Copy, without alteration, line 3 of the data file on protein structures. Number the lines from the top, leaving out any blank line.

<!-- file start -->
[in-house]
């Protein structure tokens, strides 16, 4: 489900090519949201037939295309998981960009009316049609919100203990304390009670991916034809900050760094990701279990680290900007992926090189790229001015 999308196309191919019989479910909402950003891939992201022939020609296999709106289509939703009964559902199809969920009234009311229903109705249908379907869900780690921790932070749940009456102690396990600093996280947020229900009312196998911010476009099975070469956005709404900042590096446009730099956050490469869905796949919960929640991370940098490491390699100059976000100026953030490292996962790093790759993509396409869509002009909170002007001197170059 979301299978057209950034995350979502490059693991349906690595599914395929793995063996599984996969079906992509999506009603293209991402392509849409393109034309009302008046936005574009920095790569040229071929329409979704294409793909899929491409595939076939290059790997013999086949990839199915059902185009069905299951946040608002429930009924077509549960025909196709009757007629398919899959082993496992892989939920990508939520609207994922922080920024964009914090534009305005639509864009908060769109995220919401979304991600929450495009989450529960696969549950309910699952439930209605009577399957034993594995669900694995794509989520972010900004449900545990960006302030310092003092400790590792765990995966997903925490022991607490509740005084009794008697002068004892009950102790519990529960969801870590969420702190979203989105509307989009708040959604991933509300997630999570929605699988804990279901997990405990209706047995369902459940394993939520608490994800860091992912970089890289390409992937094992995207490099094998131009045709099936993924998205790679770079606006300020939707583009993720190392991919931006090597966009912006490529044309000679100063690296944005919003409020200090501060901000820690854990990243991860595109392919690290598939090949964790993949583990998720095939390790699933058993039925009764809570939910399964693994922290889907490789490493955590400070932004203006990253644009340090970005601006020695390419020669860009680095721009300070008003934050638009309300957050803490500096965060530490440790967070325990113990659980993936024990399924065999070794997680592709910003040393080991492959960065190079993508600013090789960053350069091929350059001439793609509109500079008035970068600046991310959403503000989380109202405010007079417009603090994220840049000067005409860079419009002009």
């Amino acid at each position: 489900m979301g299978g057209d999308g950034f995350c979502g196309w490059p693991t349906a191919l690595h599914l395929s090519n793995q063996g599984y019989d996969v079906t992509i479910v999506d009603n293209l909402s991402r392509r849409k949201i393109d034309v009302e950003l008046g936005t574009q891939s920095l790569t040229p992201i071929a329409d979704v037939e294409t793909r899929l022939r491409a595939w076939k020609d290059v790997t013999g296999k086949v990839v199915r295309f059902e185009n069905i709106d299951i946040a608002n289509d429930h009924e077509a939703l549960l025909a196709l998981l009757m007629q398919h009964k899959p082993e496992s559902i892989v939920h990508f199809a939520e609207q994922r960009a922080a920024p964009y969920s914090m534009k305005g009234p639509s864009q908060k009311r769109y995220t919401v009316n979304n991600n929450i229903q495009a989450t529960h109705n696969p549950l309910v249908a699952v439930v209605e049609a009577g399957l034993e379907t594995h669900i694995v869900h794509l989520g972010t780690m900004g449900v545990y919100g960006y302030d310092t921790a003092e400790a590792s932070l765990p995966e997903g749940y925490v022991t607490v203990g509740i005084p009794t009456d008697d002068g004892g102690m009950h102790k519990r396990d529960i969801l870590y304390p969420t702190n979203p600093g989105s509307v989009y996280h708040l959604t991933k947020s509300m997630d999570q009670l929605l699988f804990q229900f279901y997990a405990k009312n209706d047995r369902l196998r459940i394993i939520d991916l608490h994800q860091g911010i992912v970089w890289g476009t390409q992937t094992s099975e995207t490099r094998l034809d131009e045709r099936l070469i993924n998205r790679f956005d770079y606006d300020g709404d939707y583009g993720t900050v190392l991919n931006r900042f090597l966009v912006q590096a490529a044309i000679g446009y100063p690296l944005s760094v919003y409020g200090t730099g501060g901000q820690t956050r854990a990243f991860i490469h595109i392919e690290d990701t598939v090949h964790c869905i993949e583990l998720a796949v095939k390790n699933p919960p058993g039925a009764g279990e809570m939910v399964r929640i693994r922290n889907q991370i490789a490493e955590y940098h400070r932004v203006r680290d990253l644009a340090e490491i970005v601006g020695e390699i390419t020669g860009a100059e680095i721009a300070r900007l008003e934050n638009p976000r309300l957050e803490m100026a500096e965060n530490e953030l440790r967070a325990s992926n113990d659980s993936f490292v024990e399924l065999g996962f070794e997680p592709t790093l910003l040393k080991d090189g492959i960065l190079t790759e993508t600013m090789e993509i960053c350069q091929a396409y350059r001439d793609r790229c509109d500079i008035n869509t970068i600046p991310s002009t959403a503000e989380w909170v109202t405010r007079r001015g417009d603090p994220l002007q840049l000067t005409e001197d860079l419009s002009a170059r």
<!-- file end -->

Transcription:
């Amino acid at each position: 489900m979301g299978g057209d999308g950034f995350c979502g196309w490059p693991t349906a191919l690595h599914l395929s090519n793995q063996g599984y019989d996969v079906t992509i479910v999506d009603n293209l909402s991402r392509r849409k949201i393109d034309v009302e950003l008046g936005t574009q891939s920095l790569t040229p992201i071929a329409d979704v037939e294409t793909r899929l022939r491409a595939w076939k020609d290059v790997t013999g296999k086949v990839v199915r295309f059902e185009n069905i709106d299951i946040a608002n289509d429930h009924e077509a939703l549960l025909a196709l998981l009757m007629q398919h009964k899959p082993e496992s559902i892989v939920h990508f199809a939520e609207q994922r960009a922080a920024p964009y969920s914090m534009k305005g009234p639509s864009q908060k009311r769109y995220t919401v009316n979304n991600n929450i229903q495009a989450t529960h109705n696969p549950l309910v249908a699952v439930v209605e049609a009577g399957l034993e379907t594995h669900i694995v869900h794509l989520g972010t780690m900004g449900v545990y919100g960006y302030d310092t921790a003092e400790a590792s932070l765990p995966e997903g749940y925490v022991t607490v203990g509740i005084p009794t009456d008697d002068g004892g102690m009950h102790k519990r396990d529960i969801l870590y304390p969420t702190n979203p600093g989105s509307v989009y996280h708040l959604t991933k947020s509300m997630d999570q009670l929605l699988f804990q229900f279901y997990a405990k009312n209706d047995r369902l196998r459940i394993i939520d991916l608490h994800q860091g911010i992912v970089w890289g476009t390409q992937t094992s099975e995207t490099r094998l034809d131009e045709r099936l070469i993924n998205r790679f956005d770079y606006d300020g709404d939707y583009g993720t900050v190392l991919n931006r900042f090597l966009v912006q590096a490529a044309i000679g446009y100063p690296l944005s760094v919003y409020g200090t730099g501060g901000q820690t956050r854990a990243f991860i490469h595109i392919e690290d990701t598939v090949h964790c869905i993949e583990l998720a796949v095939k390790n699933p919960p058993g039925a009764g279990e809570m939910v399964r929640i693994r922290n889907q991370i490789a490493e955590y940098h400070r932004v203006r680290d990253l644009a340090e490491i970005v601006g020695e390699i390419t020669g860009a100059e680095i721009a300070r900007l008003e934050n638009p976000r309300l957050e803490m100026a500096e965060n530490e953030l440790r967070a325990s992926n113990d659980s993936f490292v024990e399924l065999g996962f070794e997680p592709t790093l910003l040393k080991d090189g492959i960065l190079t790759e993508t600013m090789e993509i960053c350069q091929a396409y350059r001439d793609r790229c509109d500079i008035n869509t970068i600046p991310s002009t959403a503000e989380w909170v109202t405010r007079r001015g417009d603090p994220l002007q840049l000067t005409e001197d860079l419009s002009a170059r």